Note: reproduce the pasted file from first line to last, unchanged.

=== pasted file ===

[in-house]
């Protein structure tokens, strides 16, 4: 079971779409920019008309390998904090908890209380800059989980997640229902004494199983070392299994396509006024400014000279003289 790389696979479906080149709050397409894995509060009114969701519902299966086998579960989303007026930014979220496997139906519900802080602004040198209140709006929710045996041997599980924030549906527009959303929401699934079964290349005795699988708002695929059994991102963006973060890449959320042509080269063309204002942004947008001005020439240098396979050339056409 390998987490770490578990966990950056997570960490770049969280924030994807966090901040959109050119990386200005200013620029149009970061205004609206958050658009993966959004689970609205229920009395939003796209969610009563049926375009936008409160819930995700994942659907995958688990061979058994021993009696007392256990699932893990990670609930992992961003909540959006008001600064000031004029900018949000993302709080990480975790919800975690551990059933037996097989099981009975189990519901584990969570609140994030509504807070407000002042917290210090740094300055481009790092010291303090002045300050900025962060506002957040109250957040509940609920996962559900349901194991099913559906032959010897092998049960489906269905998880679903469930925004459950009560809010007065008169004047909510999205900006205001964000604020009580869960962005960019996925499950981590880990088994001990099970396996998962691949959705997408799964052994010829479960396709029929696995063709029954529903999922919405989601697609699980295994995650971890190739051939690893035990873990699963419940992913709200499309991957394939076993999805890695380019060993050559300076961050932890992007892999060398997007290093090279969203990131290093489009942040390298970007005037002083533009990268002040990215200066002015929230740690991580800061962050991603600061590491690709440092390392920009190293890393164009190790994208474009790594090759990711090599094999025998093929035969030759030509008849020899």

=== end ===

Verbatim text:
[in-house]
């Protein structure tokens, strides 16, 4: 079971779409920019008309390998904090908890209380800059989980997640229902004494199983070392299994396509006024400014000279003289 790389696979479906080149709050397409894995509060009114969701519902299966086998579960989303007026930014979220496997139906519900802080602004040198209140709006929710045996041997599980924030549906527009959303929401699934079964290349005795699988708002695929059994991102963006973060890449959320042509080269063309204002942004947008001005020439240098396979050339056409 390998987490770490578990966990950056997570960490770049969280924030994807966090901040959109050119990386200005200013620029149009970061205004609206958050658009993966959004689970609205229920009395939003796209969610009563049926375009936008409160819930995700994942659907995958688990061979058994021993009696007392256990699932893990990670609930992992961003909540959006008001600064000031004029900018949000993302709080990480975790919800975690551990059933037996097989099981009975189990519901584990969570609140994030509504807070407000002042917290210090740094300055481009790092010291303090002045300050900025962060506002957040109250957040509940609920996962559900349901194991099913559906032959010897092998049960489906269905998880679903469930925004459950009560809010007065008169004047909510999205900006205001964000604020009580869960962005960019996925499950981590880990088994001990099970396996998962691949959705997408799964052994010829479960396709029929696995063709029954529903999922919405989601697609699980295994995650971890190739051939690893035990873990699963419940992913709200499309991957394939076993999805890695380019060993050559300076961050932890992007892999060398997007290093090279969203990131290093489009942040390298970007005037002083533009990268002040990215200066002015929230740690991580800061962050991603600061590491690709440092390392920009190293890393164009190790994208474009790594090759990711090599094999025998093929035969030759030509008849020899």